A high-ranking executive associated with a consulting firm whose work may have been used by Saudi Arabia to clamp down on dissidents, was invited by the Department of Energy Mines and Resources to the Yukon to speak.
“We, and I, reached out to he and his assistant and he said he would come,” Minister Ranj Pillai told reporters after question period Oct. 24. “We have actually thought of bringing him up on a number of occasions.”
Dominic Barton is currently a senior partner at McKinsey & Company, according to Graham Ackerman, who’s part of the firm’s media team. Barton was the former global managing partner.
McKinsey, as reported by the New York Times on Oct. 20, produced an internal document weighing public opinion on Saudi-imposed austerity measures in 2015. According to the Times, that document identified three critics, and, sometime after it was released, one was arrested, another individual’s phone was hacked, his two brothers imprisoned, and an anonymous user’s account was shut down.
McKinsey addressed the Times’ story on the same day, stating that it wasn’t commissioned by the kingdom to “prepare a report of any kind or in any form to identify critics.”
“(The document) was not prepared for any government entity. Its intended primary audience was internal,” the statement continues.
“We are horrified by the possibility, however remote, that it could have been misused in any way. At this point, we have seen no evidence to suggest that it was misused, but are urgently investigating how and with whom the document was shared.”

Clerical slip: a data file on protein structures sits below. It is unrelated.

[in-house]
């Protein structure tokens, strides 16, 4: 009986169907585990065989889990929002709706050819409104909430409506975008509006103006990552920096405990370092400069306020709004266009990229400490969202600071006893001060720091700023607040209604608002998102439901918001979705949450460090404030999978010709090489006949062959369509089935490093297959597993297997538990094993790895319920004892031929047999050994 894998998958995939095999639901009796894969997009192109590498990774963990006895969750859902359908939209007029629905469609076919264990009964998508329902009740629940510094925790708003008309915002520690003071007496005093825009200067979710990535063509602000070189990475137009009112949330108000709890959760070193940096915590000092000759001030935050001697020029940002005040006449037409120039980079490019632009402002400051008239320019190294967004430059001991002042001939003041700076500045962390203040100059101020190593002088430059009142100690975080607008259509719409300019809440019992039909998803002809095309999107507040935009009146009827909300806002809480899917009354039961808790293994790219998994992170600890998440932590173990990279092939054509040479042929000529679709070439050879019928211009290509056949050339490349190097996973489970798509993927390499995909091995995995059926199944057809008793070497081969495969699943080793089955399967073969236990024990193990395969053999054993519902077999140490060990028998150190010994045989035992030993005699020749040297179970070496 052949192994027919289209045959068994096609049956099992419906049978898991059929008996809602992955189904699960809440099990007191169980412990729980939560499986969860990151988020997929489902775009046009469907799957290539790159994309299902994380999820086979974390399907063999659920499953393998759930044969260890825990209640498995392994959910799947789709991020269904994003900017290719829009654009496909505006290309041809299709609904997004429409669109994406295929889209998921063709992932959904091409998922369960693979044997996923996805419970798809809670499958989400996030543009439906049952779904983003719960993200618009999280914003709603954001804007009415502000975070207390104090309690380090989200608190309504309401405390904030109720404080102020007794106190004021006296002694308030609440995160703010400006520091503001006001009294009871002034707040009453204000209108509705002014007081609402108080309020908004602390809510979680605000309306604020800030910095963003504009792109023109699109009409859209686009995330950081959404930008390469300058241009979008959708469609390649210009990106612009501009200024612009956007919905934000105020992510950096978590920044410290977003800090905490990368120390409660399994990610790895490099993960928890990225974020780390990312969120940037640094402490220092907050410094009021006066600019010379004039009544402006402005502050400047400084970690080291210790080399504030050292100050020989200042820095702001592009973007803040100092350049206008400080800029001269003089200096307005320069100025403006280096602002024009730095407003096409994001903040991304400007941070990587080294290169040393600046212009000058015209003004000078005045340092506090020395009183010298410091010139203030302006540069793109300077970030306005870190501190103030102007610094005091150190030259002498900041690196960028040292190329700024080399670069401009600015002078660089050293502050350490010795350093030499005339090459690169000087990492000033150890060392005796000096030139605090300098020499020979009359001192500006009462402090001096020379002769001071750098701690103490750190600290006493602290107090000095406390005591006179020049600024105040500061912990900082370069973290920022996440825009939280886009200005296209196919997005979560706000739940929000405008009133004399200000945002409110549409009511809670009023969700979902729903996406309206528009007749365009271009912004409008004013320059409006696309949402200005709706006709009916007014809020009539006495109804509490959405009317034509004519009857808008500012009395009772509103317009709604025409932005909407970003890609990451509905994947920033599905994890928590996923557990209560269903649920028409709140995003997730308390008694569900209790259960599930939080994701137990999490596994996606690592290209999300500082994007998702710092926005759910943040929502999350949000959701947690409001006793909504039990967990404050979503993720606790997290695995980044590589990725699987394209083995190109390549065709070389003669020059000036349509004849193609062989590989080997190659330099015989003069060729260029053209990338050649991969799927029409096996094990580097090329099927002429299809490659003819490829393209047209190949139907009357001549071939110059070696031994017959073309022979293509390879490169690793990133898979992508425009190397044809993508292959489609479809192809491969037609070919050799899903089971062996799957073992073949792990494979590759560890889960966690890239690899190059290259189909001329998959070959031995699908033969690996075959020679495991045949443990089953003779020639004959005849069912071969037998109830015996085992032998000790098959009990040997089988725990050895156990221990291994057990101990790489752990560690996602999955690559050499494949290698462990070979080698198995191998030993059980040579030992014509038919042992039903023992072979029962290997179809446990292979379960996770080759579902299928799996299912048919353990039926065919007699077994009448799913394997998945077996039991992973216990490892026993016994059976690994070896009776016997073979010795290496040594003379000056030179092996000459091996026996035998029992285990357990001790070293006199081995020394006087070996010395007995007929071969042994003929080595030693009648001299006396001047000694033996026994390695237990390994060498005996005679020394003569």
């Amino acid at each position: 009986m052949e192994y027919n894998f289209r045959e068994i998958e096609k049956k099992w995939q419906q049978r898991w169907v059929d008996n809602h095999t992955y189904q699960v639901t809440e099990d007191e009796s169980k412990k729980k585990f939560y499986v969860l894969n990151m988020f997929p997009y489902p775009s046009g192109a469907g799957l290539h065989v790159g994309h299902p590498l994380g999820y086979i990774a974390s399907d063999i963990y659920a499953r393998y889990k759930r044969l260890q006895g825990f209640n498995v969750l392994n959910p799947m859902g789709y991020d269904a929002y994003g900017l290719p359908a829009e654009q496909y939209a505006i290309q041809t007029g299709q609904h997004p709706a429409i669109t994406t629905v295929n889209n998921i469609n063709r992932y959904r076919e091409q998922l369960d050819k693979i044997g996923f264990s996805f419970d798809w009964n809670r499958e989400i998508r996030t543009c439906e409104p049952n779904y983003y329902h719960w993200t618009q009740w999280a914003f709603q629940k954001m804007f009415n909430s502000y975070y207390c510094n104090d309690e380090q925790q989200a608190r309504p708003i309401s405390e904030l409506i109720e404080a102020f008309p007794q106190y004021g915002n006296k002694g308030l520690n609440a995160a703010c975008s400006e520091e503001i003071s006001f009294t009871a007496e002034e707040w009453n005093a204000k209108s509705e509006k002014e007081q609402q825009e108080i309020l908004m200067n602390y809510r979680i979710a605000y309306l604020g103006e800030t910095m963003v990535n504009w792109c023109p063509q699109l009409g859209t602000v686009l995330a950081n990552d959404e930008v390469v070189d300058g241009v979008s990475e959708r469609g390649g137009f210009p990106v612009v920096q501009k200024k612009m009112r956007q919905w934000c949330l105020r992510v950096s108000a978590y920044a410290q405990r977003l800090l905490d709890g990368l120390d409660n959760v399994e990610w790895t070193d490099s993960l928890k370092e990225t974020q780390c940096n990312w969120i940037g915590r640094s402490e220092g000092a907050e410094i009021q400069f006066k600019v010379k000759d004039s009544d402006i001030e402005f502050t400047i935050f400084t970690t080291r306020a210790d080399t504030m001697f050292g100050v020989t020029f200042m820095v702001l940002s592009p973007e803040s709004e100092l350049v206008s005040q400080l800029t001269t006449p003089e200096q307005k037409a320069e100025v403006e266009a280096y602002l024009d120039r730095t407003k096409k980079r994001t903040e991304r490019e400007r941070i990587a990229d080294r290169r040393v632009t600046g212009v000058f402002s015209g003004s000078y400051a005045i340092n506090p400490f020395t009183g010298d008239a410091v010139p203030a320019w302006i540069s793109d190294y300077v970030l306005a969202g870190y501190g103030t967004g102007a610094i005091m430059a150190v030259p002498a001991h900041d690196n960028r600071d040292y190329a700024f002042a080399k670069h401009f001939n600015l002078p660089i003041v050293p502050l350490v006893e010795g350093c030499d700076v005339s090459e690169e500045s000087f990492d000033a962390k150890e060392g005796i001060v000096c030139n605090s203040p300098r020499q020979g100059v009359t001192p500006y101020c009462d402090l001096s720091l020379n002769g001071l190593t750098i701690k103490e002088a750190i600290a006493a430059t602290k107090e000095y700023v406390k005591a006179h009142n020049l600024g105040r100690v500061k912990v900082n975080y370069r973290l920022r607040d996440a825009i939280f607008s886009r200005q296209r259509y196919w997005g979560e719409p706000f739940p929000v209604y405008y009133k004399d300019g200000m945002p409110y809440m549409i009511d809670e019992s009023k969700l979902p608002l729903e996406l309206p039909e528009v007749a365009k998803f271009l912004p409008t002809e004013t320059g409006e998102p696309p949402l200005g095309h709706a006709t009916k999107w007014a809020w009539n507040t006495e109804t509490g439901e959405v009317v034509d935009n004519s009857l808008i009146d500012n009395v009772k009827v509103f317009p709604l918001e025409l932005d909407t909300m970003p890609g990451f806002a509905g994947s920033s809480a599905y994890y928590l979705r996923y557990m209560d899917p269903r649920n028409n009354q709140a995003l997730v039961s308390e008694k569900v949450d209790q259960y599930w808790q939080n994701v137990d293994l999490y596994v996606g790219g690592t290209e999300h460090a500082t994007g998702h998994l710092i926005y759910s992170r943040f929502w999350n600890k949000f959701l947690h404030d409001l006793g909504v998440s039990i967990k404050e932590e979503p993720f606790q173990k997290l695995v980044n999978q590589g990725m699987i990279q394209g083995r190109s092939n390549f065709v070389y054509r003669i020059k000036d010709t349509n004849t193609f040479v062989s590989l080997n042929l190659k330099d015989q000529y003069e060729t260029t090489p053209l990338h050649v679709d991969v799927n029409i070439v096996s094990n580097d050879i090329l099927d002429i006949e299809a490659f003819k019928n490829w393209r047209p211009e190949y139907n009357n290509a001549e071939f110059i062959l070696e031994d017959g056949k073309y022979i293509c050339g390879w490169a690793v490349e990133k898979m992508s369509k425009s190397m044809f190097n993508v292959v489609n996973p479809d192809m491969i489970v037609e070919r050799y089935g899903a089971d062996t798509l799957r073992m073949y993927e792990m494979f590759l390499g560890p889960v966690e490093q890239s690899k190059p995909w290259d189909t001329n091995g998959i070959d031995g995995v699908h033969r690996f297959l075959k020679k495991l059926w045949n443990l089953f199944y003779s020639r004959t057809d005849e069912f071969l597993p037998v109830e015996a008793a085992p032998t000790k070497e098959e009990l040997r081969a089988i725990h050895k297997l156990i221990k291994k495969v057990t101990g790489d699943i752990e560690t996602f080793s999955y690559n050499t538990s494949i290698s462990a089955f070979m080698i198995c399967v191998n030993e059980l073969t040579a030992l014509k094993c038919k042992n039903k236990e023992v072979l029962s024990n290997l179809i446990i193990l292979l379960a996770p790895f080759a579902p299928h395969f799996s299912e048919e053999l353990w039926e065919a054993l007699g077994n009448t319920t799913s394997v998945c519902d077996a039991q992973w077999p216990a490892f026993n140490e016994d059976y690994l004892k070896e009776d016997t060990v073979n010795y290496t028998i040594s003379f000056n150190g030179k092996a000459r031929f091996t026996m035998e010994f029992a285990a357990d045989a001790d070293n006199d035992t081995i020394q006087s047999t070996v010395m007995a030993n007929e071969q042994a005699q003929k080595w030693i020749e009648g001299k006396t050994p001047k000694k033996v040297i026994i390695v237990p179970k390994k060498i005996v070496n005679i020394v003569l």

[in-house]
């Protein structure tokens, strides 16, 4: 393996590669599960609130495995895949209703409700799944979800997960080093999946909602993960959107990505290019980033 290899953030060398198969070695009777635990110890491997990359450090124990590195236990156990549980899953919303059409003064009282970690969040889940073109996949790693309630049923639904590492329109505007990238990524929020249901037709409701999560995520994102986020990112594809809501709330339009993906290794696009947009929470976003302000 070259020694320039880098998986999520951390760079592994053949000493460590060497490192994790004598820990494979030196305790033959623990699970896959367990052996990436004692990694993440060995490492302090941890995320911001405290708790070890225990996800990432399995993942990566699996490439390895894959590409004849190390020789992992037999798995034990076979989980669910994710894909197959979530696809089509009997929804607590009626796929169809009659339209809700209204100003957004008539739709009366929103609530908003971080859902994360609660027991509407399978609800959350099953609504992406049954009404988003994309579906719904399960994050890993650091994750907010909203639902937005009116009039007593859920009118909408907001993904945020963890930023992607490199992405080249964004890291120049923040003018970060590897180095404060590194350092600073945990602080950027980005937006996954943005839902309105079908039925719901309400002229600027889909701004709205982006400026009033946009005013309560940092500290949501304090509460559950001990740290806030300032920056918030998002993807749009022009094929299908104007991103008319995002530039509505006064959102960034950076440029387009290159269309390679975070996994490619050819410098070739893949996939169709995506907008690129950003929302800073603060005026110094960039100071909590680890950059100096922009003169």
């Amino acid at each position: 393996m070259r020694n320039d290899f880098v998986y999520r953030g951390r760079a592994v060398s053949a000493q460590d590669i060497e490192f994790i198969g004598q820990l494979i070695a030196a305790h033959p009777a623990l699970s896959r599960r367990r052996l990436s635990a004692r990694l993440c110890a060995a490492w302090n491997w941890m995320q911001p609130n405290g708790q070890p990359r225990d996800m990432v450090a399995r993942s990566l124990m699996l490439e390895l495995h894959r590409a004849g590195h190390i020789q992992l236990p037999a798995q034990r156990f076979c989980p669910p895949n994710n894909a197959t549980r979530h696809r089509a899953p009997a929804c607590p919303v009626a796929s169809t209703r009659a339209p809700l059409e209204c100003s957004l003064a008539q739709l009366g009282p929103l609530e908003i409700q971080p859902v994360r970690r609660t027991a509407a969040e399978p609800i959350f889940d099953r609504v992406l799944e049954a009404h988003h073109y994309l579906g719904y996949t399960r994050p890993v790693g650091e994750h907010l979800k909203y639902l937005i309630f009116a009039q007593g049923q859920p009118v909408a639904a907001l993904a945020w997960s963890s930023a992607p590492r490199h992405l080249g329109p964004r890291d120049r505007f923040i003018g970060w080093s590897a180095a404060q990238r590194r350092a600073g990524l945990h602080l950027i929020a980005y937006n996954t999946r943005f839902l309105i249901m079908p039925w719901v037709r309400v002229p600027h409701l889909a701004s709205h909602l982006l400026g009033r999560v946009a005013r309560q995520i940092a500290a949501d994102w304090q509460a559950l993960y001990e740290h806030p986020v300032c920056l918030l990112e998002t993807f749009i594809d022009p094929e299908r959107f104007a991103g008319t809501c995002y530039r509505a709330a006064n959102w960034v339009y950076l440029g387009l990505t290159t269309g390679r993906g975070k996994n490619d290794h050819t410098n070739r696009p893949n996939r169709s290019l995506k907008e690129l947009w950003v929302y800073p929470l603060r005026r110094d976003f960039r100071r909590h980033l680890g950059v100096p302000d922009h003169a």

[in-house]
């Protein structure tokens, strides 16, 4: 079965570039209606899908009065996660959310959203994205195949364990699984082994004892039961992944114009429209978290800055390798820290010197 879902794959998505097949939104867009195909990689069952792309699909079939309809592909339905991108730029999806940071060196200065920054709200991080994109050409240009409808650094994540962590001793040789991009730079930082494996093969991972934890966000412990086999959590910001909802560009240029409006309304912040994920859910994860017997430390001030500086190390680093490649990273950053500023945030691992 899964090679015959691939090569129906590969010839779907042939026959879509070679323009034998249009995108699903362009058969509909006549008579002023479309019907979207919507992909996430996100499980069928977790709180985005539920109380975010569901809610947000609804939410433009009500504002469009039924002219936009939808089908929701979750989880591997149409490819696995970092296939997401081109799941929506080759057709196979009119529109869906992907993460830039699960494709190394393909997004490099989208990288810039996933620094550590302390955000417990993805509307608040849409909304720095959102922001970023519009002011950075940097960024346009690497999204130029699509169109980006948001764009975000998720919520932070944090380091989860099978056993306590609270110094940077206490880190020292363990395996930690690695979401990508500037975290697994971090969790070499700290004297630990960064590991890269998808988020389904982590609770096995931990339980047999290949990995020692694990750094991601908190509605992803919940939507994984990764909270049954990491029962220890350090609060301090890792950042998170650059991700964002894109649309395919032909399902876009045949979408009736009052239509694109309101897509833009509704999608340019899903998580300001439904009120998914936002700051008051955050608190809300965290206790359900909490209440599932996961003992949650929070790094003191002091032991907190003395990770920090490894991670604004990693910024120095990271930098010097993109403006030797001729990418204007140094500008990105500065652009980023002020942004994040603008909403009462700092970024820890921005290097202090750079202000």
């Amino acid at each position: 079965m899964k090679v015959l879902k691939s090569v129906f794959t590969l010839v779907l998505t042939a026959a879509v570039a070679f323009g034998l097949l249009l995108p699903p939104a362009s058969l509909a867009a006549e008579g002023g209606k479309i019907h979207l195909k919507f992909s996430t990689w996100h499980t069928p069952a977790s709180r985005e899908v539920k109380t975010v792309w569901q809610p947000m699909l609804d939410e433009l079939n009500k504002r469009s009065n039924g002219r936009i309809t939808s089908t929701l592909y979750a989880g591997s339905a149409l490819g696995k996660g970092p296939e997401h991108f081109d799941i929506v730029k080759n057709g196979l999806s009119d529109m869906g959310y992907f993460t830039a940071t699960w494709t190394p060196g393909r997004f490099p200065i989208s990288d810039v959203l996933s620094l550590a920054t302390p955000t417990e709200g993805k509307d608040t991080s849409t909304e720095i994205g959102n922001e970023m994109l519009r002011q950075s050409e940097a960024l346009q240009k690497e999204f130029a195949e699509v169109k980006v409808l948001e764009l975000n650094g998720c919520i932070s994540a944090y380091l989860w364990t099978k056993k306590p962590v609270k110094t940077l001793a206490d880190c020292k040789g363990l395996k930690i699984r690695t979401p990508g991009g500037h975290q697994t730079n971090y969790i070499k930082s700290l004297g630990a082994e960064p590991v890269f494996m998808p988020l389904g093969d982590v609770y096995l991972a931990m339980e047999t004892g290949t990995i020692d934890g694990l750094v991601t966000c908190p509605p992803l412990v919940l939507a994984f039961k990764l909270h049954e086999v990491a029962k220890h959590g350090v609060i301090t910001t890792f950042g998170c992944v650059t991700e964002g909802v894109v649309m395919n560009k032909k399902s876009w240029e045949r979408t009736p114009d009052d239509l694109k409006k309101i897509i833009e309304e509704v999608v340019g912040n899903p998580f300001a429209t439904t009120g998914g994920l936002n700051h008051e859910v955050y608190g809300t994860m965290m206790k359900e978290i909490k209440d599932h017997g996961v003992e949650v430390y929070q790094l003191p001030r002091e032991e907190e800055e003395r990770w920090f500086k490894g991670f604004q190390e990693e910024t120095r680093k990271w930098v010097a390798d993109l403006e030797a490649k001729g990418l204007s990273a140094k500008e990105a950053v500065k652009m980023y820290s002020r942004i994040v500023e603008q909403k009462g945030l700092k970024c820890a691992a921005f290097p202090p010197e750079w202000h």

Barton, also the chair of Finance Minister Bill Morneau’s advisory council on economic growth, according to the McKinsey’s website, attended a conference this week, part of Opportunities North, which was organized by the Yukon Chamber of Commerce.
He spoke at Yukon College, too, according to Pillai.
“We offered up the opportunity to reach out to Mr. Barton, if the chamber felt that (he) would be a good speaker,” Pillai told reporters. “Of course, inevitably, it’s their decision what they want for an agenda.”
During question period, Yukon Party interim leader Stacey Hassard asked Pillai whether it’s “appropriate for the Liberal government to associate with an organization linked to the repressive regime in Saudi Arabia …”
Pillai clapped back, calling it “petty, very unprofessional, quite sad” to be linked to Saudi Arabia himself.
“I think what we’re really seeing from both sides of the floor today is the fact that — why aren’t we talking about the economy? Why aren’t we talking about the fact that this conference was heralded?” he said.
“We certainly don’t condone what’s happening abroad. The fact that this is becoming a geopolitical conversation because an individual came to speak at an academic institution or to Economic Development staff or even as the keynote speaker — I think it is a really big stretch,” Pillai said.
A day later, on Oct. 25, the matter was raised once again during question period, with the Yukon Party asking questions surrounding the company’s track record.
“Once again, I don’t think that data should be misused,” Pillai said. “I don’t believe that companies should undertake this activity — if that’s all accurate — but I also think this is a bit of the opposition trying a bit of a smear campaign. I understand that and Yukoners understand that.”
No money, Pillai told reporters on Oct. 24, was spent to bring Barton to the Yukon.
Pillai also said he first met Barton in 2012 in Halifax at a Governor General’s leadership conference.
As reported by the CBC, Pillai said he wasn’t aware of the Times’ story ahead of the conference.
“I didn’t have a chance to see it,” he said during the press scrum. “I think we did the right thing in making sure we had a phenomenal speaker. I think students at Yukon College got some great value.”
After coming to learn about “one story,” Pillai said he would invite Barton back to the Yukon.
“At this point in time, I certainly would,” he said.
The eyes of the world have been on Saudi Arabia after acclaimed journalist Jamal Khashoggi was killed, raising questions as to whether the kingdom was complicit.
Contact Julien Gignac at firstname.lastname@example.org